# What is a O(n) algorithm to solve this puzzle?

We are going to hold a meeting where everybody will speak in clockwise direction around a table. There are n people with n spots. Each person has a position preference (e.g. some want to go first, some last, etc). Everyone is seated randomly and cannot move from their position. How shall we compute the best starting position on the table to satisfy the most people?

I have an O(n^2) solution: See how many people would be satisfied having assumed each of the positions 1..n as start positions; then return the position that gave the maximum value.

• NB I will give a generous bounty ASAP if someone solves this – d'alar'cop Mar 13 '14 at 9:08
• That's not the way it works. You assign the bounty first, then maybe someone will be attracted to try the problem at all. – Kilian Foth Mar 13 '14 at 9:12
• Yes, I know - but I need to wait 2 days before I can do that – d'alar'cop Mar 13 '14 at 9:12
• Are people only satisfied if they speak exactly at the position they wanted to, or would they also be content if they speak near their position (e.g. if someone wants to go first, but has to go second, that would be suboptimal but still better than going last?) – amon Mar 13 '14 at 9:13
• @amon They are "satisfied" if and only if they are given their exact preference. 1 space away might as well be n/2 away :) – d'alar'cop Mar 13 '14 at 9:14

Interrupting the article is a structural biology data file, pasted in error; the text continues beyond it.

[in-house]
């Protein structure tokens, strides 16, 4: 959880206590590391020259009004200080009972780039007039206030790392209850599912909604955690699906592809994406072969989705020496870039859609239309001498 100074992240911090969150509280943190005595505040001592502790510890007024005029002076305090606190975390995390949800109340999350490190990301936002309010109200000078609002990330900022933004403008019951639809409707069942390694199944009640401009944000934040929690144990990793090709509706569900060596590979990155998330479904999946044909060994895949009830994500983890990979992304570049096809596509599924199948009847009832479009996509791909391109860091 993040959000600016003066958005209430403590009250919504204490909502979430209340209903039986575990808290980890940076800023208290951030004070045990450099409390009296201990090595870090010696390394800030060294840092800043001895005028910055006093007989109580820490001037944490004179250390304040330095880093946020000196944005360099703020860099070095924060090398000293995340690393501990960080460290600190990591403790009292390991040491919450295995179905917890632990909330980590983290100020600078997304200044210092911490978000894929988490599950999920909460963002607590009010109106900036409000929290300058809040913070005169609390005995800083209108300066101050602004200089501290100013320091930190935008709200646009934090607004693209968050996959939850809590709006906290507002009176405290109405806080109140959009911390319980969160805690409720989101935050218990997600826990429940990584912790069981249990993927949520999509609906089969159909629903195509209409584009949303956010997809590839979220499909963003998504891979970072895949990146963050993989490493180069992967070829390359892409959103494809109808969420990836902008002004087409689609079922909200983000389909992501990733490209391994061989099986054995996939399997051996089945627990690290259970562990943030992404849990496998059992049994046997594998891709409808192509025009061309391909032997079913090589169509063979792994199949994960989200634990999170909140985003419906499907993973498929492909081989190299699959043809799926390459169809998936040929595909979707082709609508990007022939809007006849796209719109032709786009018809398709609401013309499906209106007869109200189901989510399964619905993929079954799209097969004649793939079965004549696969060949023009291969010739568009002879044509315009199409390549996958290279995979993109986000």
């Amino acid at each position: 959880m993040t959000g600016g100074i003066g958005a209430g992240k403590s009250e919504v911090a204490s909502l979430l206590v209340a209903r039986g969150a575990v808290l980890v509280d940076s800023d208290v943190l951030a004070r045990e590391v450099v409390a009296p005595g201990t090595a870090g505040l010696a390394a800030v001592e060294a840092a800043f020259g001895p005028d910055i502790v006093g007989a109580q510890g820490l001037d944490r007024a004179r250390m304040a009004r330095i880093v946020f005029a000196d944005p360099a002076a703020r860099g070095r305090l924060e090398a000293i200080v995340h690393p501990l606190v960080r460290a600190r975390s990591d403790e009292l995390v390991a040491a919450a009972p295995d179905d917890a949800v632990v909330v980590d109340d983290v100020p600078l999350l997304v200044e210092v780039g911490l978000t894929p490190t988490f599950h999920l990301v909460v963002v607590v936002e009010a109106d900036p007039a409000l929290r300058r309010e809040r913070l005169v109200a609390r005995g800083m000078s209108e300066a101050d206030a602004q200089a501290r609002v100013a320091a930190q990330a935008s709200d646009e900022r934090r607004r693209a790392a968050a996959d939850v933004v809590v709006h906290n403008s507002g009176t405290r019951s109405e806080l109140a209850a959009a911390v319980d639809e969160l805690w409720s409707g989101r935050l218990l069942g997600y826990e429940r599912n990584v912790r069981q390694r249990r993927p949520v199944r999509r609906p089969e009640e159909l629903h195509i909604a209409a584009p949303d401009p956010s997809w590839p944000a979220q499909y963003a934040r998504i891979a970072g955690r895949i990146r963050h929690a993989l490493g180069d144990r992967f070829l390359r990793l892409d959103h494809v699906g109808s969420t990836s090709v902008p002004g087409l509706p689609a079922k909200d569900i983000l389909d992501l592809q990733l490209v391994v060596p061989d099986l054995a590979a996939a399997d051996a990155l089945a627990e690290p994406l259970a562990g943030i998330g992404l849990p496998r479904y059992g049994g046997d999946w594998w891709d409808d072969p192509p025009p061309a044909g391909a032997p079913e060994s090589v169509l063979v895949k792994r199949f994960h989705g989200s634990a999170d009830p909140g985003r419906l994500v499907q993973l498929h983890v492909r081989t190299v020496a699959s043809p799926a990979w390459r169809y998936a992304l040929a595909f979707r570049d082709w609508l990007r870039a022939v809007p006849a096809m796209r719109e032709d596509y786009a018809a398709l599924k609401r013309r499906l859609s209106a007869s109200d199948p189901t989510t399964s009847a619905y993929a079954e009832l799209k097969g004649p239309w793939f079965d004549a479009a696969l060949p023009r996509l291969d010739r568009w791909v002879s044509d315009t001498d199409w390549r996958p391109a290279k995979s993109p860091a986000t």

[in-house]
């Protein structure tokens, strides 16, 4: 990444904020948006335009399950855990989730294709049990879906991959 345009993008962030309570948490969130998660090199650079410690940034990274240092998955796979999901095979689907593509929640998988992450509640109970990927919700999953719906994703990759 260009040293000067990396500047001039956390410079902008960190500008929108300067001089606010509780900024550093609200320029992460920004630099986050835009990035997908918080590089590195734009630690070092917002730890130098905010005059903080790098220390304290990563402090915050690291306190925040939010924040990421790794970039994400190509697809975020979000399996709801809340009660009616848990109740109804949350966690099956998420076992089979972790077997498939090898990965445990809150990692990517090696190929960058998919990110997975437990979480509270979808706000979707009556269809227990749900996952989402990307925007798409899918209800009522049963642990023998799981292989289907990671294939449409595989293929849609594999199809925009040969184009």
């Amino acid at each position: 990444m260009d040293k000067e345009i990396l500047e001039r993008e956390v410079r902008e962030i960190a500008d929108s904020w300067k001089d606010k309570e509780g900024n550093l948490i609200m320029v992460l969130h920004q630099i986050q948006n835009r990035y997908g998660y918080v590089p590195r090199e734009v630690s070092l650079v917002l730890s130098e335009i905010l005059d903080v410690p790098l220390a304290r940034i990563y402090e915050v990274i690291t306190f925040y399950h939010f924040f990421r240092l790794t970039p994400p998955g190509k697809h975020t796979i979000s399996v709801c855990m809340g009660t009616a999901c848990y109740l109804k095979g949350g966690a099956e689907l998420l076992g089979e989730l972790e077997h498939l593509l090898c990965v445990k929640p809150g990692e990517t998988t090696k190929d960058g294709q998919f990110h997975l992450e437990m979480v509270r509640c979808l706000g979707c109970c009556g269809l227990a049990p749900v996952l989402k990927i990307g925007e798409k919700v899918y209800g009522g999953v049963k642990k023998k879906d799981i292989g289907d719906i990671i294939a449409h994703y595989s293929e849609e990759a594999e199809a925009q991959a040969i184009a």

A fairly simple O(n) algorithm exists:

Let `pos` be an array so that if the person at seat `i` wants to speak as `n`-th, we have an entry `pos[i] = n`. Where the numbering of the seats starts is irrelevant. Both `i` and `n` start counting with zero.

The difference `i - pos[i]` is the seat where the round would have to start for the person at seat `i` to be satisfied. We count the satisfied persons per start position in a `satisfied` array. We can then find the maximum of that array, the index of the maximum is the seat where the round should start for maximum satisfaction.

Java example:

``````int findBestStart(int[] pos) {
// ask each seat where they'd like to start
int[] satisfied = new int[pos.length];
for (int i = 0; i < pos.length; i++) {
int start = i - pos[i]
if (start < 0) start += pos.length;
satisfied[start]++;
}

// find where most would like to start
int bestSeat = -1;
int bestSatisfied = -1;
for (int i = 0; i < satisfied.length; i++) {
if (satisfied[i] > bestSatisfied) {
bestSeat = i;
bestSatisfied = satisfied[i];
}
}

return bestSeat;
}
``````
• Thank you, sir. Very nice. I will throw over a bounty in 2 days – d'alar'cop Mar 13 '14 at 9:32
• @d'alar'cop oh, there is no need for a bounty, I have enough rep as it is. – amon Mar 13 '14 at 9:34
• Understood. Glad you do it for the love of it. All the best – d'alar'cop Mar 13 '14 at 9:35
• I need to verify, but I think this is the same as the O(n^2) algorithm with just one pass. Therefore while the maximum is likely a good approximation, it probably isn't the maximum. – Neil Mar 13 '14 at 10:03

If each person knows exactly what order he wants to go in and the seating order is constant, then each person knows what starting position he wants the speaking to start at. This way, you can calculate how many people want speaking start at specific points, which is O(n) in complexity if you the preferred position as index into array.

• +1 Thanks! I know you were first... and the answers are equivalent in concept... but amon gave a more formal response with some code. – d'alar'cop Mar 13 '14 at 9:31
• +1 This somehow explained it to me better than the answer with the code – dj18 Mar 13 '14 at 19:14